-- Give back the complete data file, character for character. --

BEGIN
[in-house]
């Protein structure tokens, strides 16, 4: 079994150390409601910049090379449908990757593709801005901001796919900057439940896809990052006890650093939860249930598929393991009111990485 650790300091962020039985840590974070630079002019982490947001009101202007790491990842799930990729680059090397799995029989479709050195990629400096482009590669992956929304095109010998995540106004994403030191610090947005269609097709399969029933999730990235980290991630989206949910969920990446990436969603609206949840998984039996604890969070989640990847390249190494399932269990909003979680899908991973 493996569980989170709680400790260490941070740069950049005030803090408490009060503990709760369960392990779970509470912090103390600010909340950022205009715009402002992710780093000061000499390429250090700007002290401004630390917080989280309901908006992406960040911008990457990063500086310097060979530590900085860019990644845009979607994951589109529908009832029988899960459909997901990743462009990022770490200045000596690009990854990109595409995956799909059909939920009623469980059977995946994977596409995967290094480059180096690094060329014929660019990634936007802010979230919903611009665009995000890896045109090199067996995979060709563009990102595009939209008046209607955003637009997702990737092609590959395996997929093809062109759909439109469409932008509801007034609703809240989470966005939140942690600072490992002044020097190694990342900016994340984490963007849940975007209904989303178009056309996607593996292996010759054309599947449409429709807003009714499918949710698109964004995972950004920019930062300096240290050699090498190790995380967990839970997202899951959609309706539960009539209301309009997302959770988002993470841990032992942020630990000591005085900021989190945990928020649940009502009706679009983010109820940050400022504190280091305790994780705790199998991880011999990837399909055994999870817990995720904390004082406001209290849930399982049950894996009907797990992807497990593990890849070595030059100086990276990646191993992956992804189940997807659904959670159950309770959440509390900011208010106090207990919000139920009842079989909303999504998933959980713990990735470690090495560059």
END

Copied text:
[in-house]
């Protein structure tokens, strides 16, 4: 079994150390409601910049090379449908990757593709801005901001796919900057439940896809990052006890650093939860249930598929393991009111990485 650790300091962020039985840590974070630079002019982490947001009101202007790491990842799930990729680059090397799995029989479709050195990629400096482009590669992956929304095109010998995540106004994403030191610090947005269609097709399969029933999730990235980290991630989206949910969920990446990436969603609206949840998984039996604890969070989640990847390249190494399932269990909003979680899908991973 493996569980989170709680400790260490941070740069950049005030803090408490009060503990709760369960392990779970509470912090103390600010909340950022205009715009402002992710780093000061000499390429250090700007002290401004630390917080989280309901908006992406960040911008990457990063500086310097060979530590900085860019990644845009979607994951589109529908009832029988899960459909997901990743462009990022770490200045000596690009990854990109595409995956799909059909939920009623469980059977995946994977596409995967290094480059180096690094060329014929660019990634936007802010979230919903611009665009995000890896045109090199067996995979060709563009990102595009939209008046209607955003637009997702990737092609590959395996997929093809062109759909439109469409932008509801007034609703809240989470966005939140942690600072490992002044020097190694990342900016994340984490963007849940975007209904989303178009056309996607593996292996010759054309599947449409429709807003009714499918949710698109964004995972950004920019930062300096240290050699090498190790995380967990839970997202899951959609309706539960009539209301309009997302959770988002993470841990032992942020630990000591005085900021989190945990928020649940009502009706679009983010109820940050400022504190280091305790994780705790199998991880011999990837399909055994999870817990995720904390004082406001209290849930399982049950894996009907797990992807497990593990890849070595030059100086990276990646191993992956992804189940997807659904959670159950309770959440509390900011208010106090207990919000139920009842079989909303999504998933959980713990990735470690090495560059």